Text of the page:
Success in the theater is an alchemic thing. So much has to fall into place — the right script and score, the right director, designers and cast. The right developmental path. Even the right mood of the theatergoing public when you finally arrive on Broadway.
Here’s one of my favorite stories:
Years back, Rocco Landesman was asked by its owner to take over Jujamcyn Theaters. He wasn’t well known in the Broadway community — he’d produced one show and, although it had won the Tony Award for Best Musical, he was mostly teaching at Yale. One of his first hires was my brother Jack, who had been a dramaturg and later a prominent theater critic but on the West Coast, so he also had a low Broadway profile.
Because the two of them were kind of X-factors on Broadway, quite a few producers, general managers, ad agency executives and others stopped by to introduce themselves and get to know Rocco and Jack.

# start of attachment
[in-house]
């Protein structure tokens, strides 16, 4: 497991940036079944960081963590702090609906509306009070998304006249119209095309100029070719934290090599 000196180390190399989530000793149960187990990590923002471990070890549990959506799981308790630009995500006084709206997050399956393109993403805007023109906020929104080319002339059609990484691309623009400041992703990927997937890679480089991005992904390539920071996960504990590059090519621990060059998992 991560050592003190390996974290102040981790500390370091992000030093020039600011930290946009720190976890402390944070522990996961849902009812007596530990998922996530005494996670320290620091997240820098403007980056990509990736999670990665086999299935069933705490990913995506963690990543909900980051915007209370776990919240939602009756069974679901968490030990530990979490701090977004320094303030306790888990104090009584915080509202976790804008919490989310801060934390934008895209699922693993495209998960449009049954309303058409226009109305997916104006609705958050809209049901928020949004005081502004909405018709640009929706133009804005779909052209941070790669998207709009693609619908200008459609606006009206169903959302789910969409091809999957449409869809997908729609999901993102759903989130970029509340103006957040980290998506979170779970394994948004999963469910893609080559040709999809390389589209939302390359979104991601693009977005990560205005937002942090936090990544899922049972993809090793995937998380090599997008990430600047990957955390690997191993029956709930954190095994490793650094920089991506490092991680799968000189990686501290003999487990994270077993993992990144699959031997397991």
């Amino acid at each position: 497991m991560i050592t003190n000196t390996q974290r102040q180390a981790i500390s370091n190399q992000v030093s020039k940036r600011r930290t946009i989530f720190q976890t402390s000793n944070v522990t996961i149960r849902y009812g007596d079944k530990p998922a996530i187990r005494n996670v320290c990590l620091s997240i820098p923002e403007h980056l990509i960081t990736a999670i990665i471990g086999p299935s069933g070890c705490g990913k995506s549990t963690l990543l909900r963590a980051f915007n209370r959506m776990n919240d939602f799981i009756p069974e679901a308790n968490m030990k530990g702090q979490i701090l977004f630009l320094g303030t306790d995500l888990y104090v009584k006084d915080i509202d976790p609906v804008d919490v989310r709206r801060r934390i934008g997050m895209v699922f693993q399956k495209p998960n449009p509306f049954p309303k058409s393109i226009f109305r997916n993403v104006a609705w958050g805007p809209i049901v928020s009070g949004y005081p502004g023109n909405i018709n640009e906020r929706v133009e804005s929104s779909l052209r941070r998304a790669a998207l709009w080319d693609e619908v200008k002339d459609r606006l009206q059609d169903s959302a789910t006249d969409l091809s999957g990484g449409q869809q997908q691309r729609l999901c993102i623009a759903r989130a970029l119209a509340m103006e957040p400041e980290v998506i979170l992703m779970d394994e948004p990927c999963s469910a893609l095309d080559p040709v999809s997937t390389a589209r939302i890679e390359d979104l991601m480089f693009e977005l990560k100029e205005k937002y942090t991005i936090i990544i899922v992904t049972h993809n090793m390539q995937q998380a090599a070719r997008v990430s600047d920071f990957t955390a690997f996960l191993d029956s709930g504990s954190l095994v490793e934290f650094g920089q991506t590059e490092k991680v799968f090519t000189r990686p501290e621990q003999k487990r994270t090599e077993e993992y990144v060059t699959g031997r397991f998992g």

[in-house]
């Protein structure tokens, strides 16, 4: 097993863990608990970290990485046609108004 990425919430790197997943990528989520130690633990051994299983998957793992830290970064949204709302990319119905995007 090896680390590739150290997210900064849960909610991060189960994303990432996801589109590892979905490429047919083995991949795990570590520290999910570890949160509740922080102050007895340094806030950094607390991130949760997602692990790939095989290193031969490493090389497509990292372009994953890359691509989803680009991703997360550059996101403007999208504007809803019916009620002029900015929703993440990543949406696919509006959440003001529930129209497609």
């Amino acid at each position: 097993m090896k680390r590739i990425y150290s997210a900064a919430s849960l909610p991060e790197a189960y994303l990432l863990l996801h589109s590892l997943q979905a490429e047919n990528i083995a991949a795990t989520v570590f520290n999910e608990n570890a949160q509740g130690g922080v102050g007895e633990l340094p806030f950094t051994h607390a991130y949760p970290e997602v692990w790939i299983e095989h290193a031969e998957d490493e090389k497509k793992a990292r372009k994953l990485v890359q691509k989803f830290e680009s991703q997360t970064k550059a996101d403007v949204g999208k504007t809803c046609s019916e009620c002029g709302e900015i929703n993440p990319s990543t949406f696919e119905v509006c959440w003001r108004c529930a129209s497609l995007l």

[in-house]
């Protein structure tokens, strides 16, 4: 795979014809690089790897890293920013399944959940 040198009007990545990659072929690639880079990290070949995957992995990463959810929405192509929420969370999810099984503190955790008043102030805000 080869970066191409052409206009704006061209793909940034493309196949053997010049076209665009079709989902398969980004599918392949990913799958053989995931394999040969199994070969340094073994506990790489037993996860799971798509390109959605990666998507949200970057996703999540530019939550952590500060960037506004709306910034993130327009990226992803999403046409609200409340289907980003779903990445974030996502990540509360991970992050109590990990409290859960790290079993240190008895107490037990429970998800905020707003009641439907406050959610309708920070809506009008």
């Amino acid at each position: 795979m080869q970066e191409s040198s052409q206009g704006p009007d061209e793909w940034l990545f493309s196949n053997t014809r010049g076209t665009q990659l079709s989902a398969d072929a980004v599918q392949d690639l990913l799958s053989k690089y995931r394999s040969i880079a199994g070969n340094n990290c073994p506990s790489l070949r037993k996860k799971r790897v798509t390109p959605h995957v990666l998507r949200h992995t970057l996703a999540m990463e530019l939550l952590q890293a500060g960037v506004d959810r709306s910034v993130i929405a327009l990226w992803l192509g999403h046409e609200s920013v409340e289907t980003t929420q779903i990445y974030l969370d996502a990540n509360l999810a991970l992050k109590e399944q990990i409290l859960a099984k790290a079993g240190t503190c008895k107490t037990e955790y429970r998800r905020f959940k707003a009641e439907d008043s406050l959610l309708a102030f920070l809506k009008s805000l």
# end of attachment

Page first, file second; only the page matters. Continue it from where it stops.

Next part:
One of these was a man named Arthur Cantor. Arthur had been a publicist and a sometime producer with an ordinary track record over many, many years. He was an old man by the time he sat on the couch in Rocco’s office. During the conversation they touched on many subjects and at the end of each of them Arthur would slump on the couch, sigh and mutter “I don’t know… I just don’t know.” Topic after topic, “I don’t know… I just don’t know.” Finally, he got up and left. Jack and Rocco looked at each other and said “there goes the dumbest producer in all of America. No matter what the subject he ‘just don’t know.’”
But the longer we stay in the theater the clearer it is that Arthur was telling us everything we would ever really know about this crazy business — you just don’t know.
I think that’s why experienced producers always advise those just starting out to “follow your passion” when it comes to picking projects. Your passion is as apt to be on the mark as anyone else’s and there’s nothing as satisfying as making a success of something you care deeply about.
– Tom V.